An inscription on a burial artifact discovered in Israel is "the first appearance of Jesus in the archaeological record," says Hershel Shanks, editor of Biblical Archaeology Review. Scholars have no reason to doubt that Jesus actually lived, but no archeological evidence of his life has been found until now.
Andre Lemaire, a specialist in Aramaic (the language Jesus spoke), says it is "very probable" the find is an authentic reference to Jesus of Nazareth. It appears on an empty ossuary (limestone burial box for bones) and says, "James, son of Joseph, brother of Jesus." Lemaire dates the object to 63 AD and says the writing style, and the fact that Jews practiced ossuary burials only between 20 BC and 70 AD, means the time is right.
While all 3 names on the box were common at that time, Lemaire estimates that only 20 Jameses in Jerusalem during that era would have had a father named Joseph and a brother named Jesus. Also, naming the brother as well as the father on an ossuary was "very unusual," Lemaire says, meaning this Jesus must have had some claim to fame.
James is described as Jesus' brother in the Gospels and head of the Jerusalem church in the Book of Acts and Paul's epistles. The first century Jewish historian Josephus recorded that "the brother of Jesus the so-called Christ, James by name," was stoned to death as a Jewish heretic in 62 AD. His bones would have been placed in the ossuary the following year, in 63 AD.
"The script is very important for the date because the Aramaic script changed over time in ways we could measure," says Paleographer P. Kyle McCarter. "It's the most important criterion for dating this object, and the script is consistent with a date in the middle of the first century AD." The box is very plain, but "Highly decorated boxes are the ones that are unusual," says McCarter. Lemaire agrees that there is no connection between the ornateness of the design and the importance of the person whose bones they contained.
The ossuary was purchased in the antiquities market 15 years ago and has been in the hands of a private collector, who wishes to remain anonymous, ever since. Scholars knew nothing about it, and Lemaire found it by chance. While he was in Jerusalem studying paleo-inscriptions, a friend introduced him to a private collector, who showed him photographs of it. "When I read it [the inscription], I immediately wondered if it was the same James who was said to be the brother of Jesus of Nazareth," says Lemaire.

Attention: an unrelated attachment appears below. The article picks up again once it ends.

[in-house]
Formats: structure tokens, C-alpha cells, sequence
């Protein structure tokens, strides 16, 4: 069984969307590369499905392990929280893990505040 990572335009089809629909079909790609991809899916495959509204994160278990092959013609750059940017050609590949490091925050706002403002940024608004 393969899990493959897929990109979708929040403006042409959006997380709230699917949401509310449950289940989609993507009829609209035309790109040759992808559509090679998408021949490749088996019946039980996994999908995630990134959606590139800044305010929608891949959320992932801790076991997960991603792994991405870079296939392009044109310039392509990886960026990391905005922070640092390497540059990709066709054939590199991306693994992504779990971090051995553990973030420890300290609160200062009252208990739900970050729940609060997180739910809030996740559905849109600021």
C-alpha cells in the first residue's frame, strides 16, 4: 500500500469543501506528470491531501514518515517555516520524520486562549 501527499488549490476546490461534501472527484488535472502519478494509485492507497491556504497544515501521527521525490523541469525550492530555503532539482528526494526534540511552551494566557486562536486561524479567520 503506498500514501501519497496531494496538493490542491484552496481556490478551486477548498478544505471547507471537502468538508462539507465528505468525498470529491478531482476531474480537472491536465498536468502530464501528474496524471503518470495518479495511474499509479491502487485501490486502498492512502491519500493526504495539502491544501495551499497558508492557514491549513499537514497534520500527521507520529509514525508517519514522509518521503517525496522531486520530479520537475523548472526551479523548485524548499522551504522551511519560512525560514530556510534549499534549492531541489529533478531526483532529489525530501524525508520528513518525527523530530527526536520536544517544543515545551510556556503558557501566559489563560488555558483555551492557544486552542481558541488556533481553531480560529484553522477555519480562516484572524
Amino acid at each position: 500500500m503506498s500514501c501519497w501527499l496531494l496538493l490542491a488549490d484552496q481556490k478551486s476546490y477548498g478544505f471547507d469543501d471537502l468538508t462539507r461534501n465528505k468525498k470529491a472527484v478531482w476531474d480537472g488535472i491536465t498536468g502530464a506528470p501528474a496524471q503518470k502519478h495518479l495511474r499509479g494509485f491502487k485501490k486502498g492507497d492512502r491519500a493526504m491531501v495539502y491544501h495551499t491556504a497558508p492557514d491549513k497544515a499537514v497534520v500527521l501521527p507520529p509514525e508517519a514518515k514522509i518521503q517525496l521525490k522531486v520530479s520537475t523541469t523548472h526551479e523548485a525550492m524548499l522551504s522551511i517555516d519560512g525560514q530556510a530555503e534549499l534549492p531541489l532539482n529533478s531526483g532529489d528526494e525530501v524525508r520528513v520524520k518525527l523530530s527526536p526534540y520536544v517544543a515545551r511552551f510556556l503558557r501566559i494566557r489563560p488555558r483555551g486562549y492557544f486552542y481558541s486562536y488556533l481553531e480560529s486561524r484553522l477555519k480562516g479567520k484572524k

"It means there will always be doubts about the thing," says McCarter. "They've applied every possible test to it to determine its character and authenticity, but there will always be a cloud over it and there will always be those who doubt because it wasn't recovered in a legitimate archaeological dig. But this is not an unusual situation. We get this a lot." "This is probably going to be the biggest New Testament find in my lifetime, as big as the Dead Sea scrolls," says New Testament scholar Ben Witherington. "Christianity, Judaism, and Islam are all historical religions, and they have to be open to historical inquiry. To some extent they stand or fall on the authenticity of the historical record. This gives us one more piece of evidence outside of the Bible that these are real people, and that they're important people, and provides a small confirmation for the claims made about James as the brother of Jesus."
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